As I understand it, wrongly or not, temperatures in the sun's outer layers are about 6000K as opposed to the upwards of 100,000K ablative temperature of a heat shield during aerobraking.
The relevant temperature is not the temperature of the star's atmosphere, it's the temperature to which everything is heated by friction.
If you compare 0.1c with the kinds of velocities we have for interplanetary probes (roughly on the order of magnitude of escape velocity from the solar system), it's about 100 times greater. When you increase the velocity by a factor of 100, you increase the kinetic energy by a factor of $10^4$.
A second huge factor working against you is that the time is very short. The distance over which your probe has to stop is at most on the order of the diameter of the star, and in reality it's going to be a lot less, since you don't have any way to curve your trajectory to match the curvature of the star. (If you had a way to curve your trajectory like that, it would require a large acceleration, which is what we're trying to accomplish in the first place.) Even taking the stopping distance optimistically to be the diameter of the sun, the time to stop comes out to about 20 seconds, which is extremely short.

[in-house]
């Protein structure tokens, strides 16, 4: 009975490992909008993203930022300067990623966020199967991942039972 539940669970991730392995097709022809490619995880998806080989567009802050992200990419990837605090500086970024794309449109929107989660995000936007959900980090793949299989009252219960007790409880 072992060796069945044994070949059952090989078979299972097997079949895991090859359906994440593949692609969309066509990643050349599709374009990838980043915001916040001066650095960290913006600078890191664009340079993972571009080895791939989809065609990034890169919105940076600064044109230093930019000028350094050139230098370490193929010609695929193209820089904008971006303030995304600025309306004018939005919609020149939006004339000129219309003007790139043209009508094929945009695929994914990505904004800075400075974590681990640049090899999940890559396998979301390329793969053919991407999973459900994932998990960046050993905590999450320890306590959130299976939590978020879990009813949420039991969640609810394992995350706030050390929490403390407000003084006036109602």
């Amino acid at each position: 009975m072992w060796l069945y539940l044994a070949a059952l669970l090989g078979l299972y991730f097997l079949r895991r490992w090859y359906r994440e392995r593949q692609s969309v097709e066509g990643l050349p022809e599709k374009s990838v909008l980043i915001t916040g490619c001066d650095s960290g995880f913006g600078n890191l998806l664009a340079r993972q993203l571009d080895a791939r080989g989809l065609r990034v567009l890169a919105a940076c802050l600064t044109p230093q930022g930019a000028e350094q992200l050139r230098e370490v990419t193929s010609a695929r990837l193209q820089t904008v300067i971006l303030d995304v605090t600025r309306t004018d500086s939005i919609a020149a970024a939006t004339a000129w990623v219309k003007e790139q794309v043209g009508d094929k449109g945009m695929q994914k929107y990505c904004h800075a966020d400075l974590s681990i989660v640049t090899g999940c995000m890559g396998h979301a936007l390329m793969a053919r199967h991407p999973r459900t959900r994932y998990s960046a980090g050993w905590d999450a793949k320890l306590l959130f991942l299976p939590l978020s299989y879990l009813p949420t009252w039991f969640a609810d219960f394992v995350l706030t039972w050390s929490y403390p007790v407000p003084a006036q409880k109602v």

So you have the combination of these two factors: a huge amount of heat being dissipated, and a short time to get rid of the heat. This is a huge amount of power, and convection simply isn't going to be a fast enough process to get rid of it. If you want to make the maneuver work, you're going to need some exotic and extremely efficient method of getting rid of the heat.
would using this method of deceleration be in some way more attractive than an aerobraking or magnetoshell aerocapture around a planet
Yes. The diameter of the sun is about 100 times greater than the diameter of the earth, or 10 times the diameter of a gas giant. That means that the time considerations get much worse if you try to brake using a planet's atmosphere rather than a star's. By the same logic, a supergiant star would probably be better than a main-sequence star like the sun.
Plot synopsis: a ship traveling at sub-light speed is too low on fuel to decelerate in time to keep from blowing through and past its target solar system. Radical measures are considered.
This makes it sound like you have in mind a crewed ship. To get from 0.1c to rest in a distance equal to the diameter of the sun, you would need a deceleration of 30,000 gees. That would kill the crew.